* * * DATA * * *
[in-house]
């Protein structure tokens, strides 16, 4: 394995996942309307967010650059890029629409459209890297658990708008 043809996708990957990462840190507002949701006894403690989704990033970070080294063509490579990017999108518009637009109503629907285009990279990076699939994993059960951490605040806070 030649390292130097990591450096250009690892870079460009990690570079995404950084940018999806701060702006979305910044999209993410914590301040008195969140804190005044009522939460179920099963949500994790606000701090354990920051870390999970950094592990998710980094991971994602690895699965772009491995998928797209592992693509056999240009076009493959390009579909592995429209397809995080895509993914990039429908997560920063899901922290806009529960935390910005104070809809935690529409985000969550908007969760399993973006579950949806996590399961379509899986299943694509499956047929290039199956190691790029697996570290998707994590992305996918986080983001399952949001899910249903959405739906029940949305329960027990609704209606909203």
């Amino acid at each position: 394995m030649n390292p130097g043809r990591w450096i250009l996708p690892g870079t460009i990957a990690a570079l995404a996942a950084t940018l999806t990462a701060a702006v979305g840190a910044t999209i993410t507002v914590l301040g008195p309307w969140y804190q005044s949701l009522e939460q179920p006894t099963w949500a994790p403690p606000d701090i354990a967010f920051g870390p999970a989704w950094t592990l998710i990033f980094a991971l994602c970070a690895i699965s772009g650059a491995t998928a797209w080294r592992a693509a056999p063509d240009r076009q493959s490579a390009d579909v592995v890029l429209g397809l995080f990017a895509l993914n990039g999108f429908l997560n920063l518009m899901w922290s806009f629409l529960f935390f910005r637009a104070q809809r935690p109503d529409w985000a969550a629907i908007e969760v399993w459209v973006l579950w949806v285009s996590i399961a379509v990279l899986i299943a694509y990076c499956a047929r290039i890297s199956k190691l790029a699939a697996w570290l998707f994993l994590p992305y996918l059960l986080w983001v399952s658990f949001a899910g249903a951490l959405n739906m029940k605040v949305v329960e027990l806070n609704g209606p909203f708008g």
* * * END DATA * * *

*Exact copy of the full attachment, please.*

[in-house]
């Protein structure tokens, strides 16, 4: 394995996942309307967010650059890029629409459209890297658990708008 043809996708990957990462840190507002949701006894403690989704990033970070080294063509490579990017999108518009637009109503629907285009990279990076699939994993059960951490605040806070 030649390292130097990591450096250009690892870079460009990690570079995404950084940018999806701060702006979305910044999209993410914590301040008195969140804190005044009522939460179920099963949500994790606000701090354990920051870390999970950094592990998710980094991971994602690895699965772009491995998928797209592992693509056999240009076009493959390009579909592995429209397809995080895509993914990039429908997560920063899901922290806009529960935390910005104070809809935690529409985000969550908007969760399993973006579950949806996590399961379509899986299943694509499956047929290039199956190691790029697996570290998707994590992305996918986080983001399952949001899910249903959405739906029940949305329960027990609704209606909203």
């Amino acid at each position: 394995m030649n390292p130097g043809r990591w450096i250009l996708p690892g870079t460009i990957a990690a570079l995404a996942a950084t940018l999806t990462a701060a702006v979305g840190a910044t999209i993410t507002v914590l301040g008195p309307w969140y804190q005044s949701l009522e939460q179920p006894t099963w949500a994790p403690p606000d701090i354990a967010f920051g870390p999970a989704w950094t592990l998710i990033f980094a991971l994602c970070a690895i699965s772009g650059a491995t998928a797209w080294r592992a693509a056999p063509d240009r076009q493959s490579a390009d579909v592995v890029l429209g397809l995080f990017a895509l993914n990039g999108f429908l997560n920063l518009m899901w922290s806009f629409l529960f935390f910005r637009a104070q809809r935690p109503d529409w985000a969550a629907i908007e969760v399993w459209v973006l579950w949806v285009s996590i399961a379509v990279l899986i299943a694509y990076c499956a047929r290039i890297s199956k190691l790029a699939a697996w570290l998707f994993l994590p992305y996918l059960l986080w983001v399952s658990f949001a899910g249903a951490l959405n739906m029940k605040v949305v329960e027990l806070n609704g209606p909203f708008g």